The O/O Lifestyle

Topic 29682 | Page 1

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Sid V.'s Comment
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I wanted to put a post up for maybe those people who wonder what the difference is between an owner operator and a company driver. Disclaimer, this isn't to brag about how much money I made, or how one way is better than the other, but just my experience in the last couple weeks and how I handled the winter weather.

I started at home in Chicago, and I saw that the weather was going to go from 30 to below 0 for weeks, so I decided to book a load to Texas. I found a load going to Dallas and one right after going to corpus christi. Corpus is right on the gulf, and I figure id rather be there than in 0 degree weather.

I delivered the loads, and stayed in corpus for a couple days cause I didn't want to go back to Chicago and it was still cold in the rest of the country. One day I woke up and it was forecasted to snow at the beach, so that was a big red flag, so I dead headed myself to Laredo and found a load to ocala Florida.

Got in front of the storm and made it to ocala, stayed there for a couple of days. Still cold in the rest of the country, so I drove up to the middle of Georgia kinda looking for loads, but not really looking that hard because that's when the weather really went crazy, but was kind of thawing out.

One morning I woke up at 3am and saw that there was a load going to Dallas that was paying about twice as much as it should be so I called the broker and grabbed the load. From Georgia to Dallas you had to go through i20 and there were shut downs and ice everywhere so I went around to Memphis, which was a 2 hour detour but looked a lot safer, plus I had time on the load.

Lastly, on the way to Dallas, I found a load going back up to Chicago, but it wasn't paying hardly anything, but I called the broker and ended up getting a better, but still cheaper than I wanted to get back home now that the weather is more humane than it was.

Did I make a whole ton of money?, no especially from all the sitting. But I don't drive through any snow and I went to places where I generally wanted to go.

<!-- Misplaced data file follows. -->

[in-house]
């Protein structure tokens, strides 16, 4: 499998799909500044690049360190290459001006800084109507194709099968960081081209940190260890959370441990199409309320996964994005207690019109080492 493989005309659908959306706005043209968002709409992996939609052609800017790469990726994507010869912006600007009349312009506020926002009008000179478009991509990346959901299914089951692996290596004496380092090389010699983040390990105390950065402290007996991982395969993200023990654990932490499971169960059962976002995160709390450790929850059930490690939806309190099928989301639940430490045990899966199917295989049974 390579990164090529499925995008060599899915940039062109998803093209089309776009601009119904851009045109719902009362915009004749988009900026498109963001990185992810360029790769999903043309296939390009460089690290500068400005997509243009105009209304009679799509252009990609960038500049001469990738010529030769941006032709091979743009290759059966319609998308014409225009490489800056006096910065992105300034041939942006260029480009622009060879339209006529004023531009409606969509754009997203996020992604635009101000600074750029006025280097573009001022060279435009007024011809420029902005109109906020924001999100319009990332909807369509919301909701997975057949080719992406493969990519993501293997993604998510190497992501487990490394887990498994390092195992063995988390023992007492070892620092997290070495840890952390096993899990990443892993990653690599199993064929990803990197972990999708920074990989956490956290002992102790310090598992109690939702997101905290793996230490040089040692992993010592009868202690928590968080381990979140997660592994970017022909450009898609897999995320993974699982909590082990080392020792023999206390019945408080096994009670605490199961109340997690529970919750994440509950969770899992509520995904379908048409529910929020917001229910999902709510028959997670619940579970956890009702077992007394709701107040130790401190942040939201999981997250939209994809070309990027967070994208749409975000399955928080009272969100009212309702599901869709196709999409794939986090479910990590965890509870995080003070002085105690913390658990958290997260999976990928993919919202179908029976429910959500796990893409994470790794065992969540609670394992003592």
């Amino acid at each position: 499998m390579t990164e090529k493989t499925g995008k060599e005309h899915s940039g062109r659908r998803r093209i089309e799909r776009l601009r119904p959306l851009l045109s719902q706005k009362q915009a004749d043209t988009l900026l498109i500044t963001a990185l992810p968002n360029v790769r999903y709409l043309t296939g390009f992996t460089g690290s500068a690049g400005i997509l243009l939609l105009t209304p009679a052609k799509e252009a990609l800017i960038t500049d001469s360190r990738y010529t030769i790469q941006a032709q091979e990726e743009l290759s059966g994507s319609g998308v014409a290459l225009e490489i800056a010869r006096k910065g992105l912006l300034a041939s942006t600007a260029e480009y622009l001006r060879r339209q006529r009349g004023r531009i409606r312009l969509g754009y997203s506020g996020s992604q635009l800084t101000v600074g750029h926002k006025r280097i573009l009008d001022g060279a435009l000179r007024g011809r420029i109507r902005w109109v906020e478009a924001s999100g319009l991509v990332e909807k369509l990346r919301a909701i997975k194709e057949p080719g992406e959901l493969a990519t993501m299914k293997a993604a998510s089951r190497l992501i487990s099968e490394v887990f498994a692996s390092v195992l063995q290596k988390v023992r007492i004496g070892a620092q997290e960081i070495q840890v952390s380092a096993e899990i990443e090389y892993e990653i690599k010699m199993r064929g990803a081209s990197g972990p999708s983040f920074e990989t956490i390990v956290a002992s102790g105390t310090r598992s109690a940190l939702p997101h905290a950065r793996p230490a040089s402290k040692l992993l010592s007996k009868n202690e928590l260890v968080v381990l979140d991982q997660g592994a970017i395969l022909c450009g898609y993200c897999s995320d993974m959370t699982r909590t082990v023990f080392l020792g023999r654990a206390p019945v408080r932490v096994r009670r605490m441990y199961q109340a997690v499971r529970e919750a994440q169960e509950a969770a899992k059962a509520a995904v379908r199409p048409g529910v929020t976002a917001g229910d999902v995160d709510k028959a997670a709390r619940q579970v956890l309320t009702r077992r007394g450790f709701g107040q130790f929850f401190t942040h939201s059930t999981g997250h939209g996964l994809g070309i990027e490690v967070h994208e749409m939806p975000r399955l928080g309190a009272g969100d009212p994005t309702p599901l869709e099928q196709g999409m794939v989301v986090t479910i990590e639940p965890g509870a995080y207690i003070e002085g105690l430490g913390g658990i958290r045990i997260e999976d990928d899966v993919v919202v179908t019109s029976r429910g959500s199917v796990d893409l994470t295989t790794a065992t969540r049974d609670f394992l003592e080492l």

That being said, I'm going home because I have to finalize my taxes with my cpa that I paid $800 to do my taxes this year, and also to renew my plates, which costs $1600. All those expenses I have to pay.

If you're in this for the money, stay company. If you want to put up with a lot of crap to have a little more freedom and you can save money then maybe you can consider being an owner.

Cheers and stay safe!

Owner Operator:

An owner-operator is a driver who either owns or leases the truck they are driving. A self-employed driver.

TWIC:

Transportation Worker Identification Credential

Truck drivers who regularly pick up from or deliver to the shipping ports will often be required to carry a TWIC card.

Your TWIC is a tamper-resistant biometric card which acts as both your identification in secure areas, as well as an indicator of you having passed the necessary security clearance. TWIC cards are valid for five years. The issuance of TWIC cards is overseen by the Transportation Security Administration and the Department of Homeland Security.

HOS:

Hours Of Service

HOS refers to the logbook hours of service regulations.
Bobcat_Bob's Comment
member avatar

I was out there in the cold and had a bunch of problems with airleaks from our rubber lines, you did the smart thing and routed yourself around headaches.

I always thought I would one day want to be a O/O but I decided I like to keep money in my pocket, seeing all of those out of pocket expenses would make me cry.

DAC:

Drive-A-Check Report

A truck drivers DAC report will contain detailed information about their job history of the last 10 years as a CDL driver (as required by the DOT).

It may also contain your criminal history, drug test results, DOT infractions and accident history. The program is strictly voluntary from a company standpoint, but most of the medium-to-large carriers will participate.

Most trucking companies use DAC reports as part of their hiring and background check process. It is extremely important that drivers verify that the information contained in it is correct, and have it fixed if it's not.

HOS:

Hours Of Service

HOS refers to the logbook hours of service regulations.
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